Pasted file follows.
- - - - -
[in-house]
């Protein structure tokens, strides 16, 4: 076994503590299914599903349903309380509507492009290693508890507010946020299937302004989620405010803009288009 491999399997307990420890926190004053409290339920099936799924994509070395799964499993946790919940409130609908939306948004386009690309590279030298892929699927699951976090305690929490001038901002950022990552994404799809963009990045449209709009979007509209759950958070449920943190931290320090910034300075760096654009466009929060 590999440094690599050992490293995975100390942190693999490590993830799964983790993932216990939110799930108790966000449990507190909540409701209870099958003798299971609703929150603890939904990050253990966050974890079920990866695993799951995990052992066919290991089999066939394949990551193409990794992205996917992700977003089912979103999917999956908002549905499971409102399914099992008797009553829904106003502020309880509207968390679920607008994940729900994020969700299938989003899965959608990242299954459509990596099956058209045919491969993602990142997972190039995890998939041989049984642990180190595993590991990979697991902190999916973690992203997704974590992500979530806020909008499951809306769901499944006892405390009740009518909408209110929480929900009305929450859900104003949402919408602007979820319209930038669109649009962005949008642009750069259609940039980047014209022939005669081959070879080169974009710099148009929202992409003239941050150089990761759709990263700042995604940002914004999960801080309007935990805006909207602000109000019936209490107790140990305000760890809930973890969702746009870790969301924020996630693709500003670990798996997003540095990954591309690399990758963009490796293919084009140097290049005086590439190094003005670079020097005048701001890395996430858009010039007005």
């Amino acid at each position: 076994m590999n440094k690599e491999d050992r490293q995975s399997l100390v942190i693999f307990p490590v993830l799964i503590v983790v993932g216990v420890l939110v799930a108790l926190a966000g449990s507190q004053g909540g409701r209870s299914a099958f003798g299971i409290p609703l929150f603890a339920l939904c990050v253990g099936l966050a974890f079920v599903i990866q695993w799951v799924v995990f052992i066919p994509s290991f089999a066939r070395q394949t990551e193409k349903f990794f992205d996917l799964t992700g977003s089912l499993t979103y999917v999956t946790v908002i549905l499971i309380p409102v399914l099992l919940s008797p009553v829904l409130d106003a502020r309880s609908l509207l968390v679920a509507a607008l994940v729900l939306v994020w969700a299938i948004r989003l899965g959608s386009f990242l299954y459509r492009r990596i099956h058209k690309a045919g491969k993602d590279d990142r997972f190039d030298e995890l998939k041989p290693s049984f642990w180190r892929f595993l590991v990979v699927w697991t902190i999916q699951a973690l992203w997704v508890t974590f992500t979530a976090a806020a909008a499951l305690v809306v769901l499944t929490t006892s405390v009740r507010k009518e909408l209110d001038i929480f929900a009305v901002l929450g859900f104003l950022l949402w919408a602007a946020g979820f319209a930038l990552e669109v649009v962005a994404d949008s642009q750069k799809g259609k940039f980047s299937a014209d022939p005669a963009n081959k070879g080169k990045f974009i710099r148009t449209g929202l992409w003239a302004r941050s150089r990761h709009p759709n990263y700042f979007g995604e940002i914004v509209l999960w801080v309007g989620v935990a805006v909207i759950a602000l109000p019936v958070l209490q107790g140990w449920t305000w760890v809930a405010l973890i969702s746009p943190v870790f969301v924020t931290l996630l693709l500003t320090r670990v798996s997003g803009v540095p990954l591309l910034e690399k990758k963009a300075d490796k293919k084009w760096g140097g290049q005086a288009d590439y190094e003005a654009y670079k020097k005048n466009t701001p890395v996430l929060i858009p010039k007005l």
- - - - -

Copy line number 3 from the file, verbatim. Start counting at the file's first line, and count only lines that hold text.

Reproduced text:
């Amino acid at each position: 076994m590999n440094k690599e491999d050992r490293q995975s399997l100390v942190i693999f307990p490590v993830l799964i503590v983790v993932g216990v420890l939110v799930a108790l926190a966000g449990s507190q004053g909540g409701r209870s299914a099958f003798g299971i409290p609703l929150f603890a339920l939904c990050v253990g099936l966050a974890f079920v599903i990866q695993w799951v799924v995990f052992i066919p994509s290991f089999a066939r070395q394949t990551e193409k349903f990794f992205d996917l799964t992700g977003s089912l499993t979103y999917v999956t946790v908002i549905l499971i309380p409102v399914l099992l919940s008797p009553v829904l409130d106003a502020r309880s609908l509207l968390v679920a509507a607008l994940v729900l939306v994020w969700a299938i948004r989003l899965g959608s386009f990242l299954y459509r492009r990596i099956h058209k690309a045919g491969k993602d590279d990142r997972f190039d030298e995890l998939k041989p290693s049984f642990w180190r892929f595993l590991v990979v699927w697991t902190i999916q699951a973690l992203w997704v508890t974590f992500t979530a976090a806020a909008a499951l305690v809306v769901l499944t929490t006892s405390v009740r507010k009518e909408l209110d001038i929480f929900a009305v901002l929450g859900f104003l950022l949402w919408a602007a946020g979820f319209a930038l990552e669109v649009v962005a994404d949008s642009q750069k799809g259609k940039f980047s299937a014209d022939p005669a963009n081959k070879g080169k990045f974009i710099r148009t449209g929202l992409w003239a302004r941050s150089r990761h709009p759709n990263y700042f979007g995604e940002i914004v509209l999960w801080v309007g989620v935990a805006v909207i759950a602000l109000p019936v958070l209490q107790g140990w449920t305000w760890v809930a405010l973890i969702s746009p943190v870790f969301v924020t931290l996630l693709l500003t320090r670990v798996s997003g803009v540095p990954l591309l910034e690399k990758k963009a300075d490796k293919k084009w760096g140097g290049q005086a288009d590439y190094e003005a654009y670079k020097k005048n466009t701001p890395v996430l929060i858009p010039k007005l």